Where are home prices falling? Let’s map out the 253 cities that saw quarterly declines in the final three months of 2022. But there are indications that this isn’t a repeat of the 2008 crash.
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It’s no secret that the second half of 2022 saw a sharp reversal for real estate.
But all real estate is local, and some markets still see home price growth while others free fall.
So where are properties falling in value and why?
A picture — or in this case an interactive map — is worth a thousand words:
Every month, Zillow tracks the median home price in nearly 900 cities. Of those, 253 saw home prices fall in the fourth quarter of 2022.
Unfortunately, the news gets worse from there. When you look at monthly price changes in December the number of cities that lost value jumps to 384, suggesting the pace of declines nationwide seems to still be accelerating.
Month over month, the following 384 cities saw falling real estate values to close out 2022:
You can see the bearishness in nationwide housing indexes as well. November marked the fifth straight month of declines in the Case-Shiller index, and all signs point to December following suit.
Even so, keep the news in perspective. Less than half of the cities measured by Zillow saw a drop in price in December. On an annual basis, home values in most of the U.S. have risen. And despite plenty of headwinds, pending home sales actually ticked up in December.
Don’t put a fork in real estate markets just yet.
Why Are Prices Falling in Some Cities?
During the COVID-19 pandemic’s lockdowns and social distancing, suddenly space mattered and proximity to work didn’t. That reshuffled real estate markets, sending higher earners scrambling to buy properties further afield from where they worked. Sure, suburbs saw a jump in demand, but so did many less-urbanized cities such as Boise.
Home prices in these “pandemic darling” cities shot through the roof, dislodging from fundamentals like local median income. That’s a classic recipe for a price bubble, and sure enough, a return to in-person work combined with dried-up stimulus money and rising interest rates has sent many of these high-flying cities tumbling back to earth.
Economist Mark Zandi, of Moody’s Analytics, noted that 97 percent of housing markets were “overvalued” in 2022. The worst offenders now face a reckoning as they re-tether to minor details, such as local incomes.
In other words, expect the cities that saw the greatest spikes in value during the pandemic to fall the hardest. Cities with more modest, sustainable appreciation may not dip in price at all.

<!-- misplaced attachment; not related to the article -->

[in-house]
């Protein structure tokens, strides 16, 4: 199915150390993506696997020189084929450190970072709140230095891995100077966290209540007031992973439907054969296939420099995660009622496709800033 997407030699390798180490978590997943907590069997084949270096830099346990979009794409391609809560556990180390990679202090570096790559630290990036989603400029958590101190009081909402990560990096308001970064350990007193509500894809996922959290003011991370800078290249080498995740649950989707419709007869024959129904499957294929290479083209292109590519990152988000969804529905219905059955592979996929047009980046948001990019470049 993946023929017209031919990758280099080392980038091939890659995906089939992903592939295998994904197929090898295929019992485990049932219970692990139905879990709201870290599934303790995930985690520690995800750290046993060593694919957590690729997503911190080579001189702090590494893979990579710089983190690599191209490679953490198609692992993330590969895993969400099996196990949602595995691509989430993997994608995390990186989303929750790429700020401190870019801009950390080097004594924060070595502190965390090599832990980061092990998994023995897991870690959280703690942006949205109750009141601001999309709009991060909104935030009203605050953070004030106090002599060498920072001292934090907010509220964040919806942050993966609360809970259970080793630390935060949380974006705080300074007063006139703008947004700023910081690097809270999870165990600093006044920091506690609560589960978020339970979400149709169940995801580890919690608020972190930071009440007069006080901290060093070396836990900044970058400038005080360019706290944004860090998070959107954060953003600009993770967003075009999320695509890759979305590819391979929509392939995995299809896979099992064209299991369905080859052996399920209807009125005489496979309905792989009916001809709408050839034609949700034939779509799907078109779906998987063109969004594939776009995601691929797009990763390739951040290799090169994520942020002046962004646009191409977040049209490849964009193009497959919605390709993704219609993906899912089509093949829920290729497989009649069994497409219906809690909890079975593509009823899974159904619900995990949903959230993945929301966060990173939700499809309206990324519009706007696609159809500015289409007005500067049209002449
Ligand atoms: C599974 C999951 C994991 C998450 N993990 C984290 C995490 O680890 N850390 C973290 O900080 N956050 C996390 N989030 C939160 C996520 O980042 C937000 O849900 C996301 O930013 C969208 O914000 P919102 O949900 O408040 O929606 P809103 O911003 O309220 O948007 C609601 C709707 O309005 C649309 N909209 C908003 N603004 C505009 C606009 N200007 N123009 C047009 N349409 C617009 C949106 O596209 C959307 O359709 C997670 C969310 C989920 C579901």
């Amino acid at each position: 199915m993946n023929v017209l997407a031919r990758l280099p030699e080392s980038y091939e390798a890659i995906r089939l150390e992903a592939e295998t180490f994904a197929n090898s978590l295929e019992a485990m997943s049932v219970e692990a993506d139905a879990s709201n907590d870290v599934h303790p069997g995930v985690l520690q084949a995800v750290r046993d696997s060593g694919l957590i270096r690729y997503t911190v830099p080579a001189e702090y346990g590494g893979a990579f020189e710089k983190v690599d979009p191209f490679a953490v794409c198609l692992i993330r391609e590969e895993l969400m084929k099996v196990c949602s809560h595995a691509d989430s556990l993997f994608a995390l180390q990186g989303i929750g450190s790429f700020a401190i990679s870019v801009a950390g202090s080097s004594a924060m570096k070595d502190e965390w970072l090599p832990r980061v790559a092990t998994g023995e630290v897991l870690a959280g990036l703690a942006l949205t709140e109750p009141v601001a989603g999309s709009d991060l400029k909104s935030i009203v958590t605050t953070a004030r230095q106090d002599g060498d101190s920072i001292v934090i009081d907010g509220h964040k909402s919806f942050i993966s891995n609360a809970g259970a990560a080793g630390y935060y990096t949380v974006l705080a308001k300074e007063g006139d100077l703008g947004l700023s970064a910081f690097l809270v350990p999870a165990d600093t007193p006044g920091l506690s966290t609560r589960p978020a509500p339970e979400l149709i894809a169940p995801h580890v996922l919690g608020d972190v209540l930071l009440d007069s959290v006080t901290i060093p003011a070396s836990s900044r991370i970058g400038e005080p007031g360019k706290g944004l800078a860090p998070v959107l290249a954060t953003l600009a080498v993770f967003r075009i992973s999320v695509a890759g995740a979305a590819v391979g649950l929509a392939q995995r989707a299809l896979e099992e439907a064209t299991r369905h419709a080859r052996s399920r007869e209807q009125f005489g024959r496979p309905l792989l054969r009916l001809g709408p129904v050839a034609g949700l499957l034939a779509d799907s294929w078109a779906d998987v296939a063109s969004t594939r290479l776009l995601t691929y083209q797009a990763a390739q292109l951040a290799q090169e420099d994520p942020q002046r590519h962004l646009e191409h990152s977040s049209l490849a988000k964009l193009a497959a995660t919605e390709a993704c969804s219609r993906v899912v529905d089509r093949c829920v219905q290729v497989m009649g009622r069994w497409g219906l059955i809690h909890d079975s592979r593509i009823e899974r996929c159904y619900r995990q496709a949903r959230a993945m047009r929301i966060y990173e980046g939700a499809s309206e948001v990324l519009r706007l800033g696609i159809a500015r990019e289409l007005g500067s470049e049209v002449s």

Interest Rates Still Rising
Skyrocketing interest rates have also put a hurting on housing markets. While mortgage rates started 2022 at around 3 percent, they more than doubled to close the year at around 6.5 percent.
For an average homebuyer that amounts to a monthly payment approximately $700 higher for the same loan amount. You don’t have to be an economist to see why high-interest rates can drive down home prices.
While some pundits predict that the February rate hike will be their last, the Federal Reserve doesn’t want you to get too comfortable yet. Not a single Fed board member expects a rate cut in 2023.
Still, the end is in sight. Jerome Powell states he expects a “couple more rate hikes” in the coming months before suspending them.
How Low Will Home Values Go?
Fret not: This housing market is not a do-over of 2008.
To begin with, we had a glut of housing in 2008. Today, we have a housing shortage ranging between 1.5 million-3.8 million housing units, depending on which report you read. Fully half of U.S. cities face a housing shortage.
And even as high-interest rates make buying less affordable that keeps many would-be homebuyers in the rental market. In its most recent quarterly rent report, Rentometer shows that nearly all (96 percent) of U.S. cities saw rents rise over the last year and more than half (52 percent) of cities saw double-digit rent growth. Rising rents can themselves buoy home prices as they change the calculus for renting versus buying affordability.
So yes, housing markets that shot the moon in the pandemic are correcting right now. Housing markets will continue to normalize and respond to interest rate changes over the next year or two. But Americans still need housing, and for now, at least, there isn’t enough of it. Don’t expect a real estate catastrophe, but rather a correction based on local supply, demand and income fundamentals.
G. Brian Davis is a real estate geek and co-founder of SparkRental.
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